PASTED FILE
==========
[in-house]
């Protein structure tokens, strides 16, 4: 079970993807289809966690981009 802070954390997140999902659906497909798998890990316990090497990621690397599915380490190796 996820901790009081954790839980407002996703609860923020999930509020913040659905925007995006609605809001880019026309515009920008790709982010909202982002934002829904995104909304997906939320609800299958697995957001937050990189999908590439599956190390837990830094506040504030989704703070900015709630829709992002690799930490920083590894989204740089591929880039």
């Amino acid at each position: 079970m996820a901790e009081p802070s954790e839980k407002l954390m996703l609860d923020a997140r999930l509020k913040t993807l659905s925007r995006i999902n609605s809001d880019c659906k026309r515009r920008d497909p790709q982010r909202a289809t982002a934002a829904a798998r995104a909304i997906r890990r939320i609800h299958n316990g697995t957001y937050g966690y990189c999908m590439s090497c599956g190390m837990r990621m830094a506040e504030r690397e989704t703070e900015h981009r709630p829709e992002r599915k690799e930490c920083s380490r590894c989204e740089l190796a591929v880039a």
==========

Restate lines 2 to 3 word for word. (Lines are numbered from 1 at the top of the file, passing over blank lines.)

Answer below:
């Protein structure tokens, strides 16, 4: 079970993807289809966690981009 802070954390997140999902659906497909798998890990316990090497990621690397599915380490190796 996820901790009081954790839980407002996703609860923020999930509020913040659905925007995006609605809001880019026309515009920008790709982010909202982002934002829904995104909304997906939320609800299958697995957001937050990189999908590439599956190390837990830094506040504030989704703070900015709630829709992002690799930490920083590894989204740089591929880039």
């Amino acid at each position: 079970m996820a901790e009081p802070s954790e839980k407002l954390m996703l609860d923020a997140r999930l509020k913040t993807l659905s925007r995006i999902n609605s809001d880019c659906k026309r515009r920008d497909p790709q982010r909202a289809t982002a934002a829904a798998r995104a909304i997906r890990r939320i609800h299958n316990g697995t957001y937050g966690y990189c999908m590439s090497c599956g190390m837990r990621m830094a506040e504030r690397e989704t703070e900015h981009r709630p829709e992002r599915k690799e930490c920083s380490r590894c989204e740089l190796a591929v880039a």